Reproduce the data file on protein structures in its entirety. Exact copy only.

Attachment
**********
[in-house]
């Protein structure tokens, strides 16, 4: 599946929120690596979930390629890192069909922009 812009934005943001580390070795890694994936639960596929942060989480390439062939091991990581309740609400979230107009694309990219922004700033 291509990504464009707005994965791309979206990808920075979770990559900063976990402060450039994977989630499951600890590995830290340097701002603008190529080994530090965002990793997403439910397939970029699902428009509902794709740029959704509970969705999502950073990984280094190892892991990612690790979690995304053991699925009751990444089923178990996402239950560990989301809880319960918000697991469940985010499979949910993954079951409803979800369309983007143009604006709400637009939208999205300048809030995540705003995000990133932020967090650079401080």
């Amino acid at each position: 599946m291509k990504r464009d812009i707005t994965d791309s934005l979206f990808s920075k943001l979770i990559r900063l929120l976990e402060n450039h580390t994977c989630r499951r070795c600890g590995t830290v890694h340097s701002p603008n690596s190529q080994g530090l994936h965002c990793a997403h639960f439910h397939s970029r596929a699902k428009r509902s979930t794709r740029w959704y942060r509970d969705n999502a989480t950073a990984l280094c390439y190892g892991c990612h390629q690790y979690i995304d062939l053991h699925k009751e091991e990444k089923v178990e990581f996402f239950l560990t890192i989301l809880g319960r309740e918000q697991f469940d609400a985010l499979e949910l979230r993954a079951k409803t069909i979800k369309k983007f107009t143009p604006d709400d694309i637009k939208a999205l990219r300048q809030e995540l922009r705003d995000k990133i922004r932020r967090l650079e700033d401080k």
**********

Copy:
[in-house]
């Protein structure tokens, strides 16, 4: 599946929120690596979930390629890192069909922009 812009934005943001580390070795890694994936639960596929942060989480390439062939091991990581309740609400979230107009694309990219922004700033 291509990504464009707005994965791309979206990808920075979770990559900063976990402060450039994977989630499951600890590995830290340097701002603008190529080994530090965002990793997403439910397939970029699902428009509902794709740029959704509970969705999502950073990984280094190892892991990612690790979690995304053991699925009751990444089923178990996402239950560990989301809880319960918000697991469940985010499979949910993954079951409803979800369309983007143009604006709400637009939208999205300048809030995540705003995000990133932020967090650079401080």
């Amino acid at each position: 599946m291509k990504r464009d812009i707005t994965d791309s934005l979206f990808s920075k943001l979770i990559r900063l929120l976990e402060n450039h580390t994977c989630r499951r070795c600890g590995t830290v890694h340097s701002p603008n690596s190529q080994g530090l994936h965002c990793a997403h639960f439910h397939s970029r596929a699902k428009r509902s979930t794709r740029w959704y942060r509970d969705n999502a989480t950073a990984l280094c390439y190892g892991c990612h390629q690790y979690i995304d062939l053991h699925k009751e091991e990444k089923v178990e990581f996402f239950l560990t890192i989301l809880g319960r309740e918000q697991f469940d609400a985010l499979e949910l979230r993954a079951k409803t069909i979800k369309k983007f107009t143009p604006d709400d694309i637009k939208a999205l990219r300048q809030e995540l922009r705003d995000k990133i922004r932020r967090l650079e700033d401080k």